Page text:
The theory goes that the human eye is better at discerning changes in colour and brightness in coarse patterns than in fine patterns. This means we can throw away most of the patterns in the bottom-right corner, and pretend they play no part in the image. In most cases, the effects are unnoticeable at a glance.


When to use/not to use JPEG compression
For photographs
JPEG works well on images with messy patterns, or a broad range of patterns. It works amazingly well for photographs (most people won't even notice 50% compression).

Patterns
JPEG carries out block-splitting (into 8x8 blocks). This makes it unsuitable for patterned images, unless they repeat in an 8-pixel pattern. To demonstrate, take a look at the following 24x24px patterns:

     

The same patterns after compression to 0% quality:
     

While 0% quality is an exaggeration that isn't likely to occur in real life, the banding patterns you see when images are not 8-pixel aligned can occur at as high as 50-70% compression, and may or may not be more noticeable depending on the pattern contrast. In short, patterned images should either be minimally compressed, or compressed losslessly (using a lossless format, e.g. PNG)

Line art and vector art
Images with fine lines, or highly contrasting regions (e.g. black circle on white background, or a block of blue on a yellow background) create clear lines that do not compress well in JPEG. Since it is difficult to break down a line as a sum of patterned blocks, going lower than 90% compression creates very visible artifacting ("messy/noisy pixels") around those lines. If you have such an image, try compressing it at a high quality setting (>95%), or with a lossless compression format.

Text
For the same reasons outlined above, text does not compress well in JPEG. However, from personal experience, text still looks all right if compressed at ~95% quality or higher. Go any lower and you will start seeing artifacts in the text background.

Because of the way block-splitting is done (in 8x8 blocks) and the way the human eye perceives images, artifacting from JPEG compression affects large-sized text less obviously than it does small-sized text.

Most other images
JPEG at 88-95% quality setting works well for most images. Some compress better, and can be saved at as low as 70% compression. Others may need 96% or higher quality.

Small images
Small images (~100x100px) can be compressed as low as 80% without artifacting being noticed, since image details are small to begin with and hide the artifacts well. They can be further compressed to 70% or lower if you don't mind minor artifacting.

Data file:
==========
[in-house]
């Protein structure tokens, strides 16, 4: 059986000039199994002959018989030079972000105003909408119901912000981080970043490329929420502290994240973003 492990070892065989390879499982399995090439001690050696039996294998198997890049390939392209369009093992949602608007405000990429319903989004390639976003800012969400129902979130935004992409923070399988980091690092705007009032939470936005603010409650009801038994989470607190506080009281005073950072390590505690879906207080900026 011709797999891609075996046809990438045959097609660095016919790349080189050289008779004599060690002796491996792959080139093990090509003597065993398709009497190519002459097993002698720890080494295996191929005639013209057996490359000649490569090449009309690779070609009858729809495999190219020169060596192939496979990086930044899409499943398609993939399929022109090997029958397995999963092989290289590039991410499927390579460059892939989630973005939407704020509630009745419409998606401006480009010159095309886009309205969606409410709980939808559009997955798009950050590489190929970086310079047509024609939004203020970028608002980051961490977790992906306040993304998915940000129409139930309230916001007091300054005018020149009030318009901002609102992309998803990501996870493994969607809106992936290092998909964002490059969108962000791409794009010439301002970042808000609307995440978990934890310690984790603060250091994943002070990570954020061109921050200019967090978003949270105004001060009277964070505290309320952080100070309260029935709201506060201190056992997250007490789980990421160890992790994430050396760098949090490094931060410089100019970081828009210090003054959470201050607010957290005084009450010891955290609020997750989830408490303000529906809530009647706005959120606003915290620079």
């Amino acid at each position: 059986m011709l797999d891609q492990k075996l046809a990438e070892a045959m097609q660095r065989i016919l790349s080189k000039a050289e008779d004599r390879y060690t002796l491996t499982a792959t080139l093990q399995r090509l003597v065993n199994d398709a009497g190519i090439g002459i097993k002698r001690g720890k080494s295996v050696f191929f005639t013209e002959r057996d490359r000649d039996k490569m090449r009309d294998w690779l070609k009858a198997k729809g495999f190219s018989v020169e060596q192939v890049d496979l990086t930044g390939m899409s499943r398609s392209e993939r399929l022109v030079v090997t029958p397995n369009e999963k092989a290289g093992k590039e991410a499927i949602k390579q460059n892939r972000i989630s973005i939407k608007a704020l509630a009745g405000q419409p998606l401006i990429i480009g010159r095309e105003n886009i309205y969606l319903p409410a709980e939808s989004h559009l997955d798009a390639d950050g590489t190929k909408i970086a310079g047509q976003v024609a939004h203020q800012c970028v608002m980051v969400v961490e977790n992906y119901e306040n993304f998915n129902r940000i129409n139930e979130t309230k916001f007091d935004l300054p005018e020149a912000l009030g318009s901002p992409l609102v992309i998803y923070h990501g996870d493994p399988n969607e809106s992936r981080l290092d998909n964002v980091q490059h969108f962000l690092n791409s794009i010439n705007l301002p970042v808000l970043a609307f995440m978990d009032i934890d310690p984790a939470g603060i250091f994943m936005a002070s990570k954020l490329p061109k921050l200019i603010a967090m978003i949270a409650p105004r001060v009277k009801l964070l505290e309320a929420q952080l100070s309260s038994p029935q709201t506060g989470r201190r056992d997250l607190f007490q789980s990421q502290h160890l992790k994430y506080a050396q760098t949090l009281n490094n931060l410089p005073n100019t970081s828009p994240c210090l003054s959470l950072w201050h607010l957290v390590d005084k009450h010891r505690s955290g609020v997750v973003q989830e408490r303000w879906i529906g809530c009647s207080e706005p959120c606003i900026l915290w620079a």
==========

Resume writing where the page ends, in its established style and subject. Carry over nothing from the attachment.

This is assuming there is no text in the image, otherwise see the caveats mentioned above for text, and apply plenty of judgement-by-eye.

Saving images for further editing
If doing further editing on an image, NEVER save it as JPEG. Each time you do a JPEG save, you throw away more information on the image. While this repetitive information loss is not too drastic if saving at high quality settings (most of the information is already lost when making the first JPEG, so further saving as high-quality JPEG throws a little information away each time), you want to retain as much information as possible in an image prior to the final saving.

Of course, balance this with your need for convenience. If you are only going to make minor image edits, and the image does not need to be high-quality, a high-quality JPEG can be used as an intermediate file format.


Controlling JPEG compression
To control your JPEG-saving settings, you first need a program that supports it :)

Most image editors will at least give a quality setting for you to choose how much information to discard at the quantisation step. Much of the compression occurs in the 90-100% quality range; dropping the compression from 100% to 90% can reduce the image filesize by up to 50%. After that you get diminishing returns, so strike a balance between image quality and filesize.

The more advanced image editors give you more options. I'm not a Photoshop user (someone else has to do those screen-captures), so here's a sample of what the GIMP JPEG-saving dialog box looks like (with Advanced Options expanded):



A quick description of the options: